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Imitational Theory of Art

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by John Bourne

The theory that art involves some form of imitation originated with the ancient Greeks, particularly with Plato.

As Cynthia Freeland writes in "But is it Art?":
" Plato (427-347 BCE) discussed art forms like tragedy, along with sculpture, painting, pottery and architecture, not as 'art' but as 'techne' or skilled craft. He regarded them all as instances of 'mimesis' or imitation. Plato criticised all imitations, including tragedies, for failing to depict the eternal ideal realities ('Forms' or 'Ideas'). Instead they offered mere imitations of things in our world, which themselves were copies of the Ideas."
She goes on to portray how persistent was the theory of art as "an imitation of nature or of human life and action". She also cites E.H. Gombrich describing the history of Western art (mainly painting) as " a search for progressively more vivid renderings of reality. "

Until the end of the C18th, theories of art were predominantly variations of Plato's imitation theory , seeing art as the imitation of beauty in nature.But the rise of Romanticism in the C19th progressively emphasised the expression of the artist's feelings and there was a corresponding decrease in emphasis on imitation. Additionally, the advent of photography in the middle part of the C19th was also to change the practice of art radically since the ability to take photographs devastated the market for traditional portrait painters as well as for topographical landscape artists.

A problem with imitative theories is that their coverage appears limited, that is, they work well for portraits by Reynolds or landscapes by Constable but less well for say the expressionist works of Edvard Munch. As Anthony Harrison-Barbet writes in "Mastering Philosophy" :
"......there have been very many artists who would explicitly deny that their work is intended to be imitative of a 'visible' reality in any sense at all, but who claimed to be penetrating to the subconscious mind (Surrealism) or to be re-defining the real (as in Expressionism and Abstractionism)."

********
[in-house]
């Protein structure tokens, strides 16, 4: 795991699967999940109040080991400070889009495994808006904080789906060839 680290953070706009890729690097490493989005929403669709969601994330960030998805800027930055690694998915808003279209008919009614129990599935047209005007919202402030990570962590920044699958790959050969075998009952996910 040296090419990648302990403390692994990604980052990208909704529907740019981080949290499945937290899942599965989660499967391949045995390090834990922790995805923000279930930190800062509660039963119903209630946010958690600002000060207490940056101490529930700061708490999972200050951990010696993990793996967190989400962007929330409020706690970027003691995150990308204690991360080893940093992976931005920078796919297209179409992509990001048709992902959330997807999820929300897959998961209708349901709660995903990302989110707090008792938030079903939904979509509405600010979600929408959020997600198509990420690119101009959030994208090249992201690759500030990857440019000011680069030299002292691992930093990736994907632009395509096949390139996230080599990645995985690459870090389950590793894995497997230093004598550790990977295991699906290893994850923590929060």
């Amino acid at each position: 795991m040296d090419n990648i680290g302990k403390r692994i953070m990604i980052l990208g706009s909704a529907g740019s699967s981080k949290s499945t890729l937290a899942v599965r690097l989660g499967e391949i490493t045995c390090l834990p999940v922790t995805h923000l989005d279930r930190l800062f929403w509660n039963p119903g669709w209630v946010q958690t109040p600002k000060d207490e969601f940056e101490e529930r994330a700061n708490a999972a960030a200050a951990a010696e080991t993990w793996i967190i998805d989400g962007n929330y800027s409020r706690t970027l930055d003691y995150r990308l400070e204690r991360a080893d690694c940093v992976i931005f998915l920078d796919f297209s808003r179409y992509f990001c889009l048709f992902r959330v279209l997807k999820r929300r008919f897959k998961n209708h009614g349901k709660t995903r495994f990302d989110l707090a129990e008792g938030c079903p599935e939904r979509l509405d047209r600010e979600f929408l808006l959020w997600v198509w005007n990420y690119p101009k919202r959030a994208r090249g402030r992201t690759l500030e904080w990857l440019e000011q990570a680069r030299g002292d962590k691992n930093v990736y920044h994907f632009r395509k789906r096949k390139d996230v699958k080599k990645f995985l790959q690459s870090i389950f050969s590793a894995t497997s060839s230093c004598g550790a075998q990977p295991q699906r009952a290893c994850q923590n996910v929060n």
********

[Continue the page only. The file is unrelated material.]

It can be observed though that there is a continuing strong adherence by the general public to art which does in some way imitate nature or human life and action. Unwelcome as it may be for some contemporary artists to acknowledge, it is normal for ordinary people to expect artists to address the most important realities of their lives in an imitational way which they can readily assimilate. To the ordinary person, visible reality and visible humanity are the "stuff" of their daily lives and the world in which they feel their spirituality is rooted. An art which wilfully sets out to have no dealing with this "stuff" cannot therefore speak meaningfully to the majority of the public and becomes instead some kind of mutual back-scratching amongst a self-regarding, "artistic" clique.

This is not a belief that all art should revert to "mere" imitation or a meaningless type of photographic style but it is a strong belief that some form of "imitation of nature or human life and action" should be employed by artists. Imitation has been an important part of art for millennia and "visible reality" continues to be considered an important keystone of art by the general public.

Of course, the fact that so many continue to support the cause of "imitation", in one form or another, does not make "imitation" a fully definitive theory of art. However, by the same argument, neither do the claims of fewer Conceptual artists over a much shorter period stand justified as a proper definition of art.

On balance it seems to me that the practice of Conceptualists of ignoring "imitation" in favour of ready-mades deprives art of a lot more than it gives to it. Even worse it deprives the general audience, without whose engagement art becomes a mere sideshow, of an important "way in" to art.

Another way to look at it is that the Readymade item is the ultimate in imitation! For ready-made items are even more like the real thing than photographs...... for, after all, they are the real thing. There are consequently good grounds for arguing that Readymade items are even more redundent artistically than photographs.

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